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Music and Study Habits By: Dan McLoughlin Gerry Monahan Craig Santoski Cortny Sasserson
Overview Background Research Plan Data Collection Data Summary Analysis Conclusions Recommendations
Background Statement of Problem: There are many study strategies available to college students. However, some are more successful than others. Purpose of Study: To evaluate if the majority of students perceive music as a stress reliever and focus tool, or a distraction. Significance: As college students, we spend a great deal of time on academics. Successful study habits would be beneficial to our future.
External Research We found three studies dealing with music and Academia. The first study, titled: Stress Study and Music, discusses how musical elements of tone, tempo, lyric and volume stimulate creativity and focus. The second study, titled: Effects of Music on the Mind and Brain, discussed music’s positive affect on learning and mood.
External Research (cont.) The third study titled: The Effects of Music Type on Cognitive Processes, tested the effects of music on college students using Classical music, Modern rock, and a control group of students that did not listen to music. This is closely related to our research because it deals specifically with college students.
Research Planning Hypothesis: Listening to music has a positive effect on the level of focus that undergraduate college students experience while studying Research Questions: What proportion of (sample) students do not listen to music while studying? Are students who listen to music when they study more focused?
Research Questions (cont.) 3.Are most students with quantitatively higher GPAs listening to music while they study? Are there more females than males who listen to music while studying? How often do students get distracted while they are studying? Which type of music is most listened to by students when studying? Are certain study locations quieter than others?
Data Collection Method 1: Observation Target Audience: Students studying in Basement, 1st, 2nd floor of the library Student Center computer lounge Stark 1st floor lounge Method 2: Paper Survey Target Audience: First year students in Evans Upperclassmen in towers
Observation Criterion How focused does the participant appear to be? Are there distractions in the studying environment? Are they listening to music? (Y or N) Method of Study Group Individual Participant Gender Male Female Study Location
Survey Questions Age Sex: M F Class: F So Jr. Sr. Other What is your cumulative GPA? (4.0-3.5) (3.49-3.0) (2.99-2.5) (2.49-2.0) (1.99-1.5) (1.49-0.1) 5. About how many hours a week do you study? 6. Do you listen to music while you study? 7. If so, how often do you listen to music when you study? NeverSometimesHalf of the time Often Always 8. What type of music do you listen to when you study? 9. What is your favorite type of music? Rate the level of distraction that you usually experience in your study area. (1 silent, 5 rowdy) 1 2 3 4 5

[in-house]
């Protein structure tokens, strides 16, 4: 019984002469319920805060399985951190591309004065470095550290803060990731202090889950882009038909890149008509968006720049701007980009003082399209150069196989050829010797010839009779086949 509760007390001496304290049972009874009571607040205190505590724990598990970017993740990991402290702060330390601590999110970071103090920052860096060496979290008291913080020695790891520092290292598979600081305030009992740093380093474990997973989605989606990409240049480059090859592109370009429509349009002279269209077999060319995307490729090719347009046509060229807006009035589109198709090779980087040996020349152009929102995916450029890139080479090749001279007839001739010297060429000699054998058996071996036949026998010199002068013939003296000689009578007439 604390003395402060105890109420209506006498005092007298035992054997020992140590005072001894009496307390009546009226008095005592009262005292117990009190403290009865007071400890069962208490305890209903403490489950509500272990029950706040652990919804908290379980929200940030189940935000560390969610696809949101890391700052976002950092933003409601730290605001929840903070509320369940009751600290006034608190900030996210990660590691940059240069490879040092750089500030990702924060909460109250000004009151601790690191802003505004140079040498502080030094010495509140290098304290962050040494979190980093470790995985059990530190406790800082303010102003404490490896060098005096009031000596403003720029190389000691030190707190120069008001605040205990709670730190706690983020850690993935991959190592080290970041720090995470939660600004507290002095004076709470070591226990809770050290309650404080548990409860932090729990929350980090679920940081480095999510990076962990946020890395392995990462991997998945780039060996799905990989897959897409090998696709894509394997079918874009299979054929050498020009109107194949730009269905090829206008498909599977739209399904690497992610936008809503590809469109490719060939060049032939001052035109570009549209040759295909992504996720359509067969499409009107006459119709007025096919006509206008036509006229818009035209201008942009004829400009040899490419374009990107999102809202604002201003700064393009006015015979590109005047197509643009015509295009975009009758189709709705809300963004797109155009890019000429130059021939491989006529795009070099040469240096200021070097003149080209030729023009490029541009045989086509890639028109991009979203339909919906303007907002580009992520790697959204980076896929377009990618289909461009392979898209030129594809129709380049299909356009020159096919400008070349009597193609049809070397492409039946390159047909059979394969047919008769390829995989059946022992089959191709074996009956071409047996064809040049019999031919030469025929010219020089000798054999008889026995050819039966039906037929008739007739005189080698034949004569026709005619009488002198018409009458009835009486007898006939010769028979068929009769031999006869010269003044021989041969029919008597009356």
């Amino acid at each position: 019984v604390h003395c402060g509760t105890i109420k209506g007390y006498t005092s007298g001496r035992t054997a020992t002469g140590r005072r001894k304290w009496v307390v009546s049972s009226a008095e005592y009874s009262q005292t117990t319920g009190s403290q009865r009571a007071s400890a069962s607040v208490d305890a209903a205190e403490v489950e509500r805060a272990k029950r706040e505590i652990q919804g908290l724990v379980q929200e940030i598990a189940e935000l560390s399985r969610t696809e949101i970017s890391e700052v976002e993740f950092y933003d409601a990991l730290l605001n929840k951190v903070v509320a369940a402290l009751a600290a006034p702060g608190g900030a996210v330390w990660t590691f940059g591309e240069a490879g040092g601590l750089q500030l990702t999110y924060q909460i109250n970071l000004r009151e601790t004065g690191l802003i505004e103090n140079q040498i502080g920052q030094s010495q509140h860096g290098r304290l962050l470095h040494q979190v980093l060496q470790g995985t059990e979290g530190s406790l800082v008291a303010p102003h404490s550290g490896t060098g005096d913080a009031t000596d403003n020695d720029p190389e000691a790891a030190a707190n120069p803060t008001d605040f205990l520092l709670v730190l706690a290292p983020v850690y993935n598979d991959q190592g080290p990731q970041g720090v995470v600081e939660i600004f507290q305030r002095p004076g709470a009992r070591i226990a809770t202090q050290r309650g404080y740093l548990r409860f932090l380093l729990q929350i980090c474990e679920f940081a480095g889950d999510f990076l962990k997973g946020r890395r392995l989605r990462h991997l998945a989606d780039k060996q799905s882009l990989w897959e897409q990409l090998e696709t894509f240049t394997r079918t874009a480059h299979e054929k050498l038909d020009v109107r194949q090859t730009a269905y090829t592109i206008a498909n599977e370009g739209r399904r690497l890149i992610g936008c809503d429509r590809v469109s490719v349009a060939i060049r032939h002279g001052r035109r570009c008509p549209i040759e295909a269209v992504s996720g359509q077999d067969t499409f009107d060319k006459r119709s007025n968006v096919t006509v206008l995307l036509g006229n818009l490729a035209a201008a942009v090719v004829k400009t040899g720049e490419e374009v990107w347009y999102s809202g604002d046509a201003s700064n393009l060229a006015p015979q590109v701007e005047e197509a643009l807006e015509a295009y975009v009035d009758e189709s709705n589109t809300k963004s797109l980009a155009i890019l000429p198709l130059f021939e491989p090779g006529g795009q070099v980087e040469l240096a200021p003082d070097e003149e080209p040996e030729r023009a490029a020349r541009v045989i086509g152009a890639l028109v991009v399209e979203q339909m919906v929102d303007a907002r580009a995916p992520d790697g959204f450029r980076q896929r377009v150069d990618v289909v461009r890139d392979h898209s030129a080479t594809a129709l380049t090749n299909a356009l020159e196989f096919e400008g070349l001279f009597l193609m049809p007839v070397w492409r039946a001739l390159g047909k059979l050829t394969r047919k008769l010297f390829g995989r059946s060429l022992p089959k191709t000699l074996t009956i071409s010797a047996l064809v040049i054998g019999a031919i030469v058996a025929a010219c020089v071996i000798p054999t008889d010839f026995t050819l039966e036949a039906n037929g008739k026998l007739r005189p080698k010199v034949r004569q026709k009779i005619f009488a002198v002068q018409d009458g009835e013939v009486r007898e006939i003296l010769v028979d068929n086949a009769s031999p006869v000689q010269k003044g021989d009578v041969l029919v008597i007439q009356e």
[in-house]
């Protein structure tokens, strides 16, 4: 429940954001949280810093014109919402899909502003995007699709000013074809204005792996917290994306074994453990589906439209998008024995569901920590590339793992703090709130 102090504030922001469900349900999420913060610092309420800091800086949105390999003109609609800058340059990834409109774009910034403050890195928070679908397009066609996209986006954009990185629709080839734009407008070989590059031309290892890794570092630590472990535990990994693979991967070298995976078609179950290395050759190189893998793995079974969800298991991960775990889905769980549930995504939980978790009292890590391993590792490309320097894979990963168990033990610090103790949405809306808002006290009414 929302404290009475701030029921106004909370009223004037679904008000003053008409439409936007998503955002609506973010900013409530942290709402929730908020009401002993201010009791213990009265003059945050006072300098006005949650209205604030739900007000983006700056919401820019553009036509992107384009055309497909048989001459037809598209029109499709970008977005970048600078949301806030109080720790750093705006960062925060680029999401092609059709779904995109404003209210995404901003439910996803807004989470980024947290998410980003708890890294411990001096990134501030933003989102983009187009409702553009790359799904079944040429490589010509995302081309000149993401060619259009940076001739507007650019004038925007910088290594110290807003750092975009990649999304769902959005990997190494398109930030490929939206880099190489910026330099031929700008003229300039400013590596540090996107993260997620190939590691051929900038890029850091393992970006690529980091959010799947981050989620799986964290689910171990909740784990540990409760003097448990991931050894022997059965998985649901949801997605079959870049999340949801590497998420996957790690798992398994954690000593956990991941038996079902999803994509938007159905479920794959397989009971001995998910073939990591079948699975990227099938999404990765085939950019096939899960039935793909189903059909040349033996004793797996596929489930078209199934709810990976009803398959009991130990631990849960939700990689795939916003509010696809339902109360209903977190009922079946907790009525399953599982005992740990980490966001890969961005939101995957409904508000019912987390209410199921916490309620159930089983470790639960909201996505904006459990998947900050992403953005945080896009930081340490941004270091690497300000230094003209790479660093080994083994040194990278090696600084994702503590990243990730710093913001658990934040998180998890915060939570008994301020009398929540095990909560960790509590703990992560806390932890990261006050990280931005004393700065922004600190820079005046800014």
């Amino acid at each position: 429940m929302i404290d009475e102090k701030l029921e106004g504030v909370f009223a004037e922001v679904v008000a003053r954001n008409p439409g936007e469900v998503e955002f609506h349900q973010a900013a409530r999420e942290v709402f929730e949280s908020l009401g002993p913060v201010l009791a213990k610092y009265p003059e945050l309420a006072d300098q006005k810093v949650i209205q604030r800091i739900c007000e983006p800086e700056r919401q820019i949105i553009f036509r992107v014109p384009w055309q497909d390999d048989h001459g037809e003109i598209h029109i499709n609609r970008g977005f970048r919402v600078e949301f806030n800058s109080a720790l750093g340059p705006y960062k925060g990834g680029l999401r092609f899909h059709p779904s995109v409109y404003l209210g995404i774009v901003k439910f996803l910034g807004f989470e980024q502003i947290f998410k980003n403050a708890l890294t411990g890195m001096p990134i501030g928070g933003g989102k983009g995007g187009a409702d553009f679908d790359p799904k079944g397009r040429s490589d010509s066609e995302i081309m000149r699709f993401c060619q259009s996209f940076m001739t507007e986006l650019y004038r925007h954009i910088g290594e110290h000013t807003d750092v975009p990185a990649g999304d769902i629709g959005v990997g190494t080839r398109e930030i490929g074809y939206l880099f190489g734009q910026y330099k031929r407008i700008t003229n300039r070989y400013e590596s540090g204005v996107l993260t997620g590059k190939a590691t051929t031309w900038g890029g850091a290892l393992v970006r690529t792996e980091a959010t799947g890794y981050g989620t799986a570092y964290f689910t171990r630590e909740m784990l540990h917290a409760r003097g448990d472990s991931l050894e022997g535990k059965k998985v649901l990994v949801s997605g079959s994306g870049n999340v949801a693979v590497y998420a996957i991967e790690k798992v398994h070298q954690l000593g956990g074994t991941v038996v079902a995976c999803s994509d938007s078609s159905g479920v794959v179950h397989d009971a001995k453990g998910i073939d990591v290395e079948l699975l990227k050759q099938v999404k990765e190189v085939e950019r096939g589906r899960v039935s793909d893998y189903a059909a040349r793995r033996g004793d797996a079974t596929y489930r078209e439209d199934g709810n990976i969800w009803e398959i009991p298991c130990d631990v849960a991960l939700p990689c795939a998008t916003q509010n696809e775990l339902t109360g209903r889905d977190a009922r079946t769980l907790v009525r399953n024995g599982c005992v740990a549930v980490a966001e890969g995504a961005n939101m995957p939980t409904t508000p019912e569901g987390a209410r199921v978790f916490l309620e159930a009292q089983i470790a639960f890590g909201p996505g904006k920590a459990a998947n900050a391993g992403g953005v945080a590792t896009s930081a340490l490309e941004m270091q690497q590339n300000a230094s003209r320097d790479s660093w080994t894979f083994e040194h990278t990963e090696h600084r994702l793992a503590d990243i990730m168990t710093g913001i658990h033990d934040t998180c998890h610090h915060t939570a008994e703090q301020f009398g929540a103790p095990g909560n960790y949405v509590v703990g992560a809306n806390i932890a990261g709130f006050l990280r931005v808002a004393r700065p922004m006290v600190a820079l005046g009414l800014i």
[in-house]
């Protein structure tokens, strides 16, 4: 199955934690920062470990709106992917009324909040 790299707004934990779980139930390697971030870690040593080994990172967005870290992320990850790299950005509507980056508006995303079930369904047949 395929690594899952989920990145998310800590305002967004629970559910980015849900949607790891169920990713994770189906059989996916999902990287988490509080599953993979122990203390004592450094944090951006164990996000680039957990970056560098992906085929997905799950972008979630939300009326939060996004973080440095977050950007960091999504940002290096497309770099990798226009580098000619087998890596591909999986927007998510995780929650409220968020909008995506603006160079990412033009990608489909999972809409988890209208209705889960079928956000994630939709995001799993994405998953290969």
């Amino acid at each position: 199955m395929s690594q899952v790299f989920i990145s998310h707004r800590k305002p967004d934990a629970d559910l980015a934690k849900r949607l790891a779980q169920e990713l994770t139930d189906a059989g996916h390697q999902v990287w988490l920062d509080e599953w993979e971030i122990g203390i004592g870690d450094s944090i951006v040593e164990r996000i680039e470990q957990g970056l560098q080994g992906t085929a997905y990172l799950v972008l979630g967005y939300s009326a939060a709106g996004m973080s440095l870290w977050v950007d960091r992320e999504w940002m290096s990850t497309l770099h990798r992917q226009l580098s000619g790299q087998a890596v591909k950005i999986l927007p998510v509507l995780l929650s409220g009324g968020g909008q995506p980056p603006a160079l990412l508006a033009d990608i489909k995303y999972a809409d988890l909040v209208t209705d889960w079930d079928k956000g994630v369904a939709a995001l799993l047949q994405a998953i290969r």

Data Summary 10 observations in each location. 55 total observations obtained. 29 paper surveys returned. 84 total responses to study
Analysis Due to the fact that our data collection focuses primarily on qualitative data as opposed to quantitative data, we can not perform tests for probability or accurately represent measures of center. In an effort to clearly analyze the data, we have done multiple proportion tests to determine the relationship between music and studying habits.
Report Summary The number of students who study and listen to music were split half and half. More students who listened to music while studying had higher GPA’s than those who did not. Students who listen to music tend to study in more distracting environments. It was more common for undergraduate students to listen upbeat music while studying (rap, pop, punk, ska, rock)
Report Summary (Cont.) Males listen to music while studying more than females. Most college students listen to music while studying. Students who listen to music while studying are more focused. Most college students listen to upbeat music while they study.
Report Summary (Cont.) The library is a quieter place to study than other locations on campus. Listening to music while studying has an impact of .8% on your GPA. There is some relationship between listening to music while studying and your GPA.
Recommendations and Impact Based on the findings of our study, we would recommend that students should listen to music while studying. It was proven that those who listen to music while studying are more focused, have higher GPA’s, and can study better in distracting environments. As a result it would be beneficial for students to listen to music while studying. The impact of this study was positive in that is raised confidence in this particular study method.
Suggested Improvements Wider distribution of paper survey. Upper classmen More detailed focus on the effects of genre and elements of music. Increased collection and use of quantitative data.